Peter Weiderud is Special Envoy for Religion in Conflict and Peace Building at the Swedish Ministry for Foreign Affairs
Listening to the morning news, we might get the impression that religion has grown as a source of violence and conflict. The reported difference between Shia and Sunni can serve as an example. It has been a theological schism for centuries, but before 2003 not necessarily perceived as a “casus belli“. Today, according to the Conflict Data Base at Uppsala University, more than half of the world´s casualties of wars can be found along this rift, primarily in Iraq, Syria and Yemen. However, this does not necessarily mean that it is a religious conflict.
I have had the opportunity over the last 40 years to reflect on the role of religion in conflicts from multiple platforms—as journalist, politician, diplomat, and conflict mediator, but also from peace movements and religious organizations. In my experience, I still have not found any conflict that I would define as entirely religious. The struggles in Northern Ireland, in the Balkans, and between Saudi Arabia and Iran are not purely religious. Not even the Crusades, the Byzantine-Ottoman Wars, or the 30-Years War would qualify, in my view, as purely religious.
Conflicts are about power, resources, or land, or all three. Religion can be of interest to the driving forces of conflicts because religion is closely linked to identity. It says something of who we are, but also who we are not. Hence, religion can be an important tool for mobilization as well as for defining the enemy. We have unfortunately too many examples where religious leaders have allowed and even promoted this political misuse of religion.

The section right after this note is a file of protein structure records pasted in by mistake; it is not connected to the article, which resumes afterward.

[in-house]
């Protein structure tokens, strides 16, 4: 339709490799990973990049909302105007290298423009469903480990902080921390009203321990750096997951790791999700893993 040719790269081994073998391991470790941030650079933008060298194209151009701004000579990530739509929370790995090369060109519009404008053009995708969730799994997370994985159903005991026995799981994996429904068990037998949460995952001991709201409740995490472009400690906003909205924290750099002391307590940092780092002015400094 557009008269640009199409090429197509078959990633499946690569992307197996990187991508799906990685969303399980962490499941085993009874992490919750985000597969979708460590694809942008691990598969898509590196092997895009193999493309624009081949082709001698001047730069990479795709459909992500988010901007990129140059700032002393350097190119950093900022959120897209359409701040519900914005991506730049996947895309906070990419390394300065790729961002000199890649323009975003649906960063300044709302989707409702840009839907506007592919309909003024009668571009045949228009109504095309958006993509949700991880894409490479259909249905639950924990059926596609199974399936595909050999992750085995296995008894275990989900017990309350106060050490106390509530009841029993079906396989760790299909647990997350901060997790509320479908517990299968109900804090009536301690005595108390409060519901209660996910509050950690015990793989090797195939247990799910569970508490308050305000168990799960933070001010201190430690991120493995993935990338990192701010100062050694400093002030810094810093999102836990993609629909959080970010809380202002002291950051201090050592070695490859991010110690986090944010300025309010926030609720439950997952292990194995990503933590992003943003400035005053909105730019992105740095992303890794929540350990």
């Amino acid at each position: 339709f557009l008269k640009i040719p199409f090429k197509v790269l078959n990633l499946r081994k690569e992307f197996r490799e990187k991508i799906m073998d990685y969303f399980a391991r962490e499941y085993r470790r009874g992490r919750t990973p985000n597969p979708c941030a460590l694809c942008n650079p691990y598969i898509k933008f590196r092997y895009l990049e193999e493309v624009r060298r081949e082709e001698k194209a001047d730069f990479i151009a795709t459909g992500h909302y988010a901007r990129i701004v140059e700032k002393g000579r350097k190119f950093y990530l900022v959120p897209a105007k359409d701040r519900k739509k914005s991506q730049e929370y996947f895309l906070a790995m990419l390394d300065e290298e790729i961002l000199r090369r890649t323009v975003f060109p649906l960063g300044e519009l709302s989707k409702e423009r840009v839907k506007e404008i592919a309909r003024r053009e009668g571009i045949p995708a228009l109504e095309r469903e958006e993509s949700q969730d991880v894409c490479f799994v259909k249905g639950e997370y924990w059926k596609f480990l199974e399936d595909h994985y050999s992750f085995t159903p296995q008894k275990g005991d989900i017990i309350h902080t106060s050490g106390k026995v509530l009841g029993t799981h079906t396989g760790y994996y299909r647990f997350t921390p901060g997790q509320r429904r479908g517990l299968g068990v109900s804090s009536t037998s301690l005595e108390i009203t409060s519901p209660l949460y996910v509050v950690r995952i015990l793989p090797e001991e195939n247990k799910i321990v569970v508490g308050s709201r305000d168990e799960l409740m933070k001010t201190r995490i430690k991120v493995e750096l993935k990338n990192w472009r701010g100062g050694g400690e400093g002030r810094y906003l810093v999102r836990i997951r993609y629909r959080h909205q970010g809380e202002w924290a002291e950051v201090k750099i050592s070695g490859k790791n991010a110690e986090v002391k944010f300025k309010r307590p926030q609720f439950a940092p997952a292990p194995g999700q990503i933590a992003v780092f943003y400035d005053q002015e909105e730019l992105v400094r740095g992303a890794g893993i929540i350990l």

Embarrassment motivated Christian leaders in Europe to build the Ecumenical Movement after the World War II. They had witnessed how national churches blessed different armies and encouraged Christian soldiers to kill each other, in some cases with total neglect of international law, including international human rights laws, international humanitarian laws, and their own ethical frameworks. They decided to institutionalize a dialogue as a framework to avoid the same mistake in the future. As the challenge today is more diverse, we see for the same reasons the growth of interreligious dialogue platforms at local, national, and international levels.
Although religious leaders have a large responsibility, they cannot solve the world’s problems alone. In reality, states carry the prime burden of avoiding polarization and promoting peaceful and inclusive societies. The Office of Democratic Institutions and Human Rights of the Organization for Security and Co-operation in Europe (OSCE/ODIHR) presented on 19 September 19, 2019 Freedom of Religion or Belief and Security Policy Guidance as a direct response to this growing challenge. In many parts of OSCE geography—from Vancouver to Vladivostok—religious intolerance by majorities over minorities is growing and polarization is increasing. This is often related to a perceived need to stress national identity in a more exclusive form.